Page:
Short Stories From a Distance: An Epic 1-Liner

A few weeks ago, I mentioned I wanted to briefly change directions with what I was writing about, and I’d like to start telling my audience a few quick stories about things I’ve found funny during the Distance Learning year; I think of it like a mini-series. 

Here’s the first installment of “Short Stories From a Distance”


There’s this really neat ELD (English Language Development) strategy that my awesome 5th grade team and I have been doing for a few years now. It’s called “Dictado”, which my Spanish-speaking audience members would recognize as “Dictation”.

As simple as it sounds, that’s basically what the strategy is: I read a short passage, the kids repeat it, and then they write it down. (My teammates would get a little frustrated at how I have made the strategy seem too simple and trivial, but they don’t read this blog, so we’re good).

We do this Dictado strategy every week, even through Distance Learning. It’s an activity that is very consistent, repeatable, and easy to execute. This makes it easy on students and easy on teachers. (Everyone loves a good ol’ win-win situation.)

Each new week, we have a new passage. It’s usually a topical paragraph of 60-70 words about a text we have read, a historical figure, an interesting animal, or even a grammatical concept. And on the first day of the dictation, I tell my kids the same things:

“This is the first time you’re hearing and writing this passage! It’s totally ok to get a few things wrong.”

“Dictado is all about improving through the week; if you miss anything today, try to get it right tomorrow!”

“Don’t be too hard on yourself. Day 1 is always the toughest.”

“I’m going to try to trick you! Do your best, but know that it’s pretty much impossible to get it all right on the first try.”

And I do try to trick my kids. We throw in exclamation points, quotations, hyphenated words, and sometimes we get fancy with a semicolon.

I also let kids know that I will NOT be impressed if they tell me they get a perfect score on the first chance, because it is designed to be tricky for even the best writers. There are hidden capitals, commas, and spelling words. Not impossible to get, but we intentionally put some teaching points in each passage.

So a few weeks ago, we begin another Dictado. It’s Day 1 boys and girls. May the odds be ever in your favor.

I read the new passage. Then I read it again and the kids repeat after me. Then I read a 3rd time, but slower, so the kids can repeat and write. Then I read a 4th time (boring for me, helpful for them), and they have a chance to make any corrections they see or hear.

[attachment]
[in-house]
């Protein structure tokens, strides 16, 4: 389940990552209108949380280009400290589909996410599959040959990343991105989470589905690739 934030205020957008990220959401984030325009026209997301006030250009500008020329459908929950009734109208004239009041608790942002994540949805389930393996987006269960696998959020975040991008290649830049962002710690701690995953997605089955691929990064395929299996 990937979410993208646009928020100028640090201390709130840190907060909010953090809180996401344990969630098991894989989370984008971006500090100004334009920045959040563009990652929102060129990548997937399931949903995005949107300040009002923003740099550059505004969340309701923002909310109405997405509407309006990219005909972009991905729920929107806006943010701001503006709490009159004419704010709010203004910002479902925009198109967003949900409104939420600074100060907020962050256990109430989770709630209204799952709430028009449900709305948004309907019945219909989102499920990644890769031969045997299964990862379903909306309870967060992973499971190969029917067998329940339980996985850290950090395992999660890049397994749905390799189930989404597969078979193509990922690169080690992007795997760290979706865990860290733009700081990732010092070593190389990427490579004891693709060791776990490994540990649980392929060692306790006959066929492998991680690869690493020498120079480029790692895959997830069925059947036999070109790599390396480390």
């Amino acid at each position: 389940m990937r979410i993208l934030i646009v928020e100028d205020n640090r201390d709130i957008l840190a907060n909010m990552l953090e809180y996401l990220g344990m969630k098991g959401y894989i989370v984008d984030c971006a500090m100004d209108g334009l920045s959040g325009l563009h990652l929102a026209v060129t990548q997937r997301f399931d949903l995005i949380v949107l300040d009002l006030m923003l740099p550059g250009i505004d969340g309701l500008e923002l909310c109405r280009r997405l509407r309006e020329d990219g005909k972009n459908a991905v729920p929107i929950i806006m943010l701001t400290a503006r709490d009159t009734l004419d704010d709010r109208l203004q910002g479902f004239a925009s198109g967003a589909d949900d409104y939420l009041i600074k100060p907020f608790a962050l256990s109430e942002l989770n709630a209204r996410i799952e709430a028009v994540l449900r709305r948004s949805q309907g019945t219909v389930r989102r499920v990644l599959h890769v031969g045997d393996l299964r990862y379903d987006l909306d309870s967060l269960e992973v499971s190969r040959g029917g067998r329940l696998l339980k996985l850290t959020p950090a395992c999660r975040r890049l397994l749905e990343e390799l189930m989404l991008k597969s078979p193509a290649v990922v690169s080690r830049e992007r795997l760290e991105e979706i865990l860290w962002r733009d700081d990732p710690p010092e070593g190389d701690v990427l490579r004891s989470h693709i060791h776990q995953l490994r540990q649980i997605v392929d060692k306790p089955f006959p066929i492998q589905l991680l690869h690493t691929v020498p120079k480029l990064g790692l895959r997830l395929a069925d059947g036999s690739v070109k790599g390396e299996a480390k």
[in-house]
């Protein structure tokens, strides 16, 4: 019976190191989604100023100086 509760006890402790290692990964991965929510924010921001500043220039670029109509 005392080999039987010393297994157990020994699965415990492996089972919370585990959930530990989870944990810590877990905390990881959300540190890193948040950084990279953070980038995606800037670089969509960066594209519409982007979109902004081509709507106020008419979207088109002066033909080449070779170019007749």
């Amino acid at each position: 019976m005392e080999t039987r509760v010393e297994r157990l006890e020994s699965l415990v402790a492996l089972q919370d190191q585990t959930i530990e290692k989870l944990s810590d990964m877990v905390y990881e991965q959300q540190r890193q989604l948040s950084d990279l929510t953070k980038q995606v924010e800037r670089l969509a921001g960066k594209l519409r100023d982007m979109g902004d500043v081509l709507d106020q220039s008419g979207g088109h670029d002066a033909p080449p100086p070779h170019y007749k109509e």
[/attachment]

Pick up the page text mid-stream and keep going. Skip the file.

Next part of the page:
Then the 5th read happens. And on the 5th read, the teacher writes (or in this case, types) out the dictation. Throughout the modeling, I’m doing a “think-aloud”, (which is just another way for us teachers to run our “neener-neener” mouths) in order to give kids pointers or tips for when we do this passage tomorrow.

Students are asked to correct their work with a red pen. (or a blue pen; or a black pen; or a red marker; or a pencil; or a colored pencil; or a crayon; or a sharpie. You know how it goes.) Revisions are made; students collectively cheer and moan as I type out the correct spellings and punctuations.

Some of my more engaged students are asking clarifying questions. Some of my less engaged students are watching YouTube.

After all the grading, students then type to me how many they got wrong. Again, the goal of Dictado is to improve as the week progresses. Most of the time, even my highest readers and strongest writers miss at least 3 words or capitals or punctuation marks on their first try. By the end of the week, my sharper students are proficient, but even they can’t get a perfect score on Day 1 of a Dictado passage.

The 5th read is over, so I ask my students to start messaging me privately how many they missed, just as a way for them to participate, as well as a way for me to gauge how difficult the passage was. Individual scores begin coming in privately via the chat. 

“4 Wrong”

“I missed 18 :(“

“7”

“Only 4!!”

“-11”

“I had 5”

And then, my lowest reader types to me.

He’s been my typical Distance Learning student who knows there’s nothing I can do (outside of robust encouragement) to make him participate. He rarely answers questions, hates writing assignments, and struggles with any sort of out-loud reading.

He stays on Zoom calls 10 minutes after they’re done, not because he wants to learn more, but because he isn’t paying enough attention to know the meeting is over.

This student occasionally turns on his camera, but only to show me he’s really playing Minecraft or watching TV. (And honestly, I’d probably do the same thing as a 10 year-old being forced to be on a virtual, glitchy meeting for 5 hours of the day.)

Sure, he’s a selective learner, but hey! at least he’s typing to me! When I first saw that he had messaged me, I was pleasantly surprised to see he was participating. But then I looked a little closer. 

In all seriousness, he sent a response that will go down in the Dictado Hall of Fame: 

“0 rong”

I didn’t know what to say. I was derailed for a few seconds, evaluating how/if I should respond. I ended up not addressing it in class, but told my 5th grade team the next opportunity I had; I also knew it had to be the first installment for Short Stories From a Distance.

2 thoughts on “Short Stories From a Distance: An Epic 1-Liner

  1. This is an interesting idea to me. Where do you get the material – just write it each week or pull from a grade-level source?

    Like

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